More Terrorist Lovers

From the New York Review of Books comes this piece:

We are scholars of constitutional law and former government officials. We write in our individual capacities as citizens concerned by the Bush administration’s National Security Agency domestic spying program, as reported in The New York Times, and in particular to respond to the Justice Department’s December 22, 2005, letter to the majority and minority leaders of the House and Senate Intelligence Committees setting forth the administration’s defense of the program. Although the program’s secrecy prevents us from being privy to all of its details, the Justice Department’s defense of what it concedes was secret and warrantless electronic surveillance of persons within the United States fails to identify any plausible legal authority for such surveillance. Accordingly the program appears on its face to violate existing law…

This is important stuff. The question is, will serious discussions about the President’s actions ever happen, or will the “Liberals (=anyone who questions His Highness President Bush) Love Terrorists” line continue to dominate?

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3 thoughts on “More Terrorist Lovers

  1. Just admit, Lance, that you hate America. This is why you married an Italian so that you can get EU-citizenship when America slips (deservedly) into the sea. Unpatriotic slime. I bet you don’t even stand when they play the national anthem at ball games. I bet you don’t even know the words. I bet you wouldn’t let your kids say the pledge.

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  2. Lance, where does this myth that anyone who matters is trying to stop people from criticizing the president come from. It’s a classic red herring. All I ever hear along these lines is that if you’re going to make criticisms, make them responsibly. You start with talk of impeachment over an issue that has broad support both among Americans and constitutional scholars and you have veered off the rails of civil and reasonable discourse. The hopped-up Nancy Pelosis of the world are not asking for the right to criticize, they are asking for the right to demonize.Maybe you missed my post from Joe Klein a few days ago–percentages of Americans that support the wiretap policy to those that don’t: 64-23. As Klein (who is well established on the center-left) put it “Whatever your boys in the NYT Review have to say, the legal community (constitutional scholars included, my dad being one of them) are split on the issue. There appear to be strong arguments going both ways. That’s the constitutional issue.On the political issue, the only ones who appear to be concerned about this thing are the ones who have clear political motivations like yourself and Nancy Pelosi.On the issue of getting effective intelligence, it’s a no-brainer. Get over it or prepare to get Schiavoed.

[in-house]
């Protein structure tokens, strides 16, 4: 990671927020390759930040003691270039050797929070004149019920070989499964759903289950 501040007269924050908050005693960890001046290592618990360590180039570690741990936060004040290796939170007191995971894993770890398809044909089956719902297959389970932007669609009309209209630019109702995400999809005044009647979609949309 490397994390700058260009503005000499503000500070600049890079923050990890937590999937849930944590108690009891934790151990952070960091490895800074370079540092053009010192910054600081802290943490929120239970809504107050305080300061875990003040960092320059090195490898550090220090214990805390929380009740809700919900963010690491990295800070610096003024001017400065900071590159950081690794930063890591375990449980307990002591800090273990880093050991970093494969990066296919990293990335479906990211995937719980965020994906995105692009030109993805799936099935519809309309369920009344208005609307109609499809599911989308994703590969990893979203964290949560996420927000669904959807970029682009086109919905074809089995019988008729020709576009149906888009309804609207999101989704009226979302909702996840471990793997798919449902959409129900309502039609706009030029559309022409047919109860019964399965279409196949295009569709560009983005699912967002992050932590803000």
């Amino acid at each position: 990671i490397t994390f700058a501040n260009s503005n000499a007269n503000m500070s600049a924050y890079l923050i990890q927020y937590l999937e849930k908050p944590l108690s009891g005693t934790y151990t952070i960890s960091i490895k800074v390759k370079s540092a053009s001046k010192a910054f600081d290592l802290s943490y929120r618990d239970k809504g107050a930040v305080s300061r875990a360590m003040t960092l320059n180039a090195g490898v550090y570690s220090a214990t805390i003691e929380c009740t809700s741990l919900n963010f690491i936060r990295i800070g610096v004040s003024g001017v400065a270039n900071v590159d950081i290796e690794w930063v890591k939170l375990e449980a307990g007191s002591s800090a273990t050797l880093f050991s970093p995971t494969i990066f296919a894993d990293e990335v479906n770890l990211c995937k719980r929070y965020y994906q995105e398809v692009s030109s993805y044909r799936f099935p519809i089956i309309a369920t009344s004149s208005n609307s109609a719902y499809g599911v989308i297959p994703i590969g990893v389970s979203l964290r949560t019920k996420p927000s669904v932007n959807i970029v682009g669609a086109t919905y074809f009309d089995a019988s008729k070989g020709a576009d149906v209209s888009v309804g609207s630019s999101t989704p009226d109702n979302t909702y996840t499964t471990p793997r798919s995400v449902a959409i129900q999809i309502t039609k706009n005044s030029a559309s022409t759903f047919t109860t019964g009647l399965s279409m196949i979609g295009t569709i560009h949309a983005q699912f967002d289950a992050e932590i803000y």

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  3. Hey Prof:First, I’m not sure what you mean by “this myth that anyone who matters is trying to stop people from criticizing the president.” My point– expressed rather sarcastically now– is that pundits and others on the right have frequently resorted to suggestions (or overt statements!) that people who express “liberal” views are in league with terrorists. For instance, Rove, in a speech, said “Conservatives saw the savagery of 9-11 and the attacks and prepared for war; liberals saw the savagery of the 9-11 attacks and wanted to prepare indictments and offer therapy and understanding for our attackers.” Rush said “The Democrat Party in this country is eager to point to the things bin Laden said and suggest that he’s right, a man who happily murdered 3,000 Americans, and is eager to do so over and over and over again.” Laura Ingraham said “I really think a lot of people are going to get in there and realize they’re aligning themselves, if they support Kerry, with the people of France … with China,” and bin Laden. So I’m not making it up that a common talking point is to suggest that Liberals Love Terrorists.As for your point about polls– you missed my point that other polls say differently. Morover, what good are polls in this case anyhow?!? Since the President’s ratings are in the can, I imagine you’ll be calling for him to step down, right?Your comment “Whatever your boys in the NYT Review have to say, the legal community (constitutional scholars included, my dad being one of them) are split on the issue. There appear to be strong arguments going both ways. That’s the constitutional issue” suggests that you didn’t even bother to READ the ARTICLE! Seriously. It wasn’t written by “my boys” in the NT Review of Books (not NY Times– thats different). The authors (stated in the article that you didn’t read) include:“Curtis Bradley, Duke Law School, former Counselor on International Law in the State Department Legal Adviser’s Office[14]David Cole, Georgetown University Law CenterWalter Dellinger, Duke Law School, former Deputy Assistant Attorney General, Office of Legal Counsel and Acting Solicitor GeneralRonald Dworkin, NYU Law SchoolRichard Epstein, University of Chicago Law School, Senior Fellow, Hoover InstitutionPhilip B. Heymann, Harvard Law School, former Deputy Attorney GeneralHarold Hongju Koh, Dean, Yale Law School, former Assistant Secretary of State for Democracy, Human Rights and Labor, former Attorney-Adviser, Office of Legal Counsel, DOJMartin Lederman, Georgetown University Law Center, former Attorney-Adviser, Office of Legal Counsel, DOJBeth Nolan, former Counsel to the President and Deputy Assistant Attorney General, Office of Legal CounselWilliam S. Sessions, former Director, FBI, former Chief United States District JudgeGeoffrey Stone, Professor of Law and former Provost, University of ChicagoKathleen Sullivan, Professor and former Dean, Stanford Law SchoolLaurence H. Tribe, Harvard Law SchoolWilliam Van Alstyne, William & Mary Law School, former Justice Department attorney”So yeah, they sort of know things about law and the Constitution.Regarding “On the political issue, the only ones who appear to be concerned about this thing are the ones who have clear political motivations like yourself and Nancy Pelosi.” You should also add people who like the Constitution: “The right of the people to be secure in their persons, houses, papers, and effects, against unreasonable searches and seizures, shall not be violated, and no Warrants shall issue, but upon probable cause, supported by Oath or affirmation, and particularly describing the place to be searched, and the persons or things to be seized.” But let me guess– you haven’t read that, either.And then, can’t we all get into the ad hom game? Here– on the political issue, the only ones who appear to be supporting this thing are the ones who have clear political motivations like yourself and Dick Cheney. Effective, isn’t it?Finally, I liked this: “On the issue of getting effective intelligence, it’s a no-brainer. Get over it…” Really? It’s good to know that our dipstick President can act against the Constitution and know that people like you will support him with arguments like “get over it.”Oh, and next time: read the article before posting on it. Perhaps you can read it with your dad over dinner. Then, read the Constitution. Then, hope you dont have to tell us to “get over it” when Bush decideds that other parts of the Constitution don’t matter.